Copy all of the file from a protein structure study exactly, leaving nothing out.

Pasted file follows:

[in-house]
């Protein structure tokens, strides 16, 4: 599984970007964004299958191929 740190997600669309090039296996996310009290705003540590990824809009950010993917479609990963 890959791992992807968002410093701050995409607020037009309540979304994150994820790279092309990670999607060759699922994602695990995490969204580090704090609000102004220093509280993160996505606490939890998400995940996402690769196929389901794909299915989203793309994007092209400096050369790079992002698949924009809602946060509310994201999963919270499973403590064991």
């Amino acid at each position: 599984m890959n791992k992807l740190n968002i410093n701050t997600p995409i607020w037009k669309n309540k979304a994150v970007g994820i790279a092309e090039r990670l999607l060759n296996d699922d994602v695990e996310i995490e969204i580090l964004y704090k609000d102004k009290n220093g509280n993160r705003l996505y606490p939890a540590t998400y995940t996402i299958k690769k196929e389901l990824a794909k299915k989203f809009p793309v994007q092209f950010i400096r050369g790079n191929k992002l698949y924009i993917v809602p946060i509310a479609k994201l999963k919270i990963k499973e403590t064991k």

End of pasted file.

[in-house]
């Protein structure tokens, strides 16, 4: 599984970007964004299958191929 740190997600669309090039296996996310009290705003540590990824809009950010993917479609990963 890959791992992807968002410093701050995409607020037009309540979304994150994820790279092309990670999607060759699922994602695990995490969204580090704090609000102004220093509280993160996505606490939890998400995940996402690769196929389901794909299915989203793309994007092209400096050369790079992002698949924009809602946060509310994201999963919270499973403590064991």
């Amino acid at each position: 599984m890959n791992k992807l740190n968002i410093n701050t997600p995409i607020w037009k669309n309540k979304a994150v970007g994820i790279a092309e090039r990670l999607l060759n296996d699922d994602v695990e996310i995490e969204i580090l964004y704090k609000d102004k009290n220093g509280n993160r705003l996505y606490p939890a540590t998400y995940t996402i299958k690769k196929e389901l990824a794909k299915k989203f809009p793309v994007q092209f950010i400096r050369g790079n191929k992002l698949y924009i993917v809602p946060i509310a479609k994201l999963k919270i990963k499973e403590t064991k």